Dalton McGuinty was not given a majority government last night and Andrea Horwath's NDP made a big breakthrough in Kitchener-Waterloo, as some 80,000 Ontarians voted in two provincial by-elections.
The result in Kitchener-Waterloo was the most anticipated, as a win by the Liberals would have awarded McGuinty enough seats to ensure his government's survival. Instead, Catherine Fife of the New Democrats earned 10,000 more votes than her party received in the 2011 general election in the riding and won.
Both the Progressive Conservatives and Liberals suffered. Turnout was high in Kitchener-Waterloo, almost equaling the turnout from the (admittedly very low) turnout from 2011. The Tories under Tracey Weiler finished second with 31.8%, a drop of 12 points and 6,842 votes from October.
Eric Davis of the Liberals saw his vote share drop by 12 points as well and 6,633 votes. This means that Fife was able to draw support from both parties in order to emerge as the winner.
The Greens, at 3.3%, actually increased their vote haul by 208. Not a bad showing for a party that usually does horribly in by-elections.
The final poll by Forum Research suggested that the New Democrats could win this, while ThreeHundredEight's forecast also gave the NDP a shot. It is worth noting, though, that both the New Democrats and Liberals were at the extreme limit of what was expected, suggesting that the NDP did a fantastic job in this by-election campaign - and that the Liberals did very badly.
Steven Del Duca won with 51.2% of the vote, a bare 1.8 points behind Greg Sorbara's performance in last year's election. Tony Genco of the Progressive Conservatives increased his vote share by 2.2 points but, at 33.4%, he was still far behind Del Duca.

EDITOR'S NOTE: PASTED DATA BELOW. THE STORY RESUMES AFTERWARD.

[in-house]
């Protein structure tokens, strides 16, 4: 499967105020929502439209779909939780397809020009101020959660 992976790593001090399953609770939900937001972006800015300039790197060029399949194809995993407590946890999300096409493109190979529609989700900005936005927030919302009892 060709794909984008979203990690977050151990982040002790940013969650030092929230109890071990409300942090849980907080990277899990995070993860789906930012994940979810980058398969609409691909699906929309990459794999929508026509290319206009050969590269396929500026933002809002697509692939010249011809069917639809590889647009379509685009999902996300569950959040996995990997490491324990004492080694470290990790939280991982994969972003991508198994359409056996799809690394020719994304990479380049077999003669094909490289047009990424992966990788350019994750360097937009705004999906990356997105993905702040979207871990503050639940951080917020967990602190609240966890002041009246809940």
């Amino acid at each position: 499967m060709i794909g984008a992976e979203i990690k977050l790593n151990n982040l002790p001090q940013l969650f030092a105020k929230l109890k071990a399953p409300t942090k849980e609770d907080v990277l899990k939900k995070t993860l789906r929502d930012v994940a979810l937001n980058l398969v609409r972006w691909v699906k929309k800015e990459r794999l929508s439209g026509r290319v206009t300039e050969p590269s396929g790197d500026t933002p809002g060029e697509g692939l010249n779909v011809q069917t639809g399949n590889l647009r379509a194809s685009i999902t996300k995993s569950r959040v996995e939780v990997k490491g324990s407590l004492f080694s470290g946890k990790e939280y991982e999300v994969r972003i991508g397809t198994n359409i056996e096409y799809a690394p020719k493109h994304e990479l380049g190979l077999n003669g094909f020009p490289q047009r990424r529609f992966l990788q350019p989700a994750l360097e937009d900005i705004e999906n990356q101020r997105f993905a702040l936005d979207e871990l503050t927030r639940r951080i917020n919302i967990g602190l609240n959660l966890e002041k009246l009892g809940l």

The New Democrats replicated their 2011 result with 11.3%. That might appear unremarkable, but it is difficult for a party that will clearly finish third in a by-election to get their voters to the ballot booths. The NDP had an abysmal result in the 2010 federal by-election in this riding, one that was a clear face-off between the Liberal (Genco, actually) and Conservative candidates. That their vote did not tank is a good sign - and the Greens increased their vote share in this riding as well.
This result was forecast both by the polls and ThreeHundredEight, so it went just about as expected. This highlights how the result in Kitchener-Waterloo was very specific to Kitchener-Waterloo. If the Liberal drop and NDP gain in that riding was supposed to be indicative of a provincial trend, then Vaughan should have experienced something similar. It did not.
Nevertheless, the night was a good one for the New Democrats. Their vote held firm in Vaughan and soared in Kitchener-Waterloo. They picked up a seat and were last night's clear winners. The Liberals held on to Vaughan with no significant drop in support, but fell sharply in Kitchener-Waterloo where they had high hopes. It was a mixed night for them. That makes the Progressive Conservatives the party that ended up on the bottom, as they lost one of their 'safe' ridings and made no gains in Vaughan, the kind of riding they will need to win in the next election if they are to form government.
The results of these two by-elections mean that Dalton McGuinty's government could still be defeated at any time. But the results may also extend its tenure, as they give Tim Hudak no reason to pull the plug.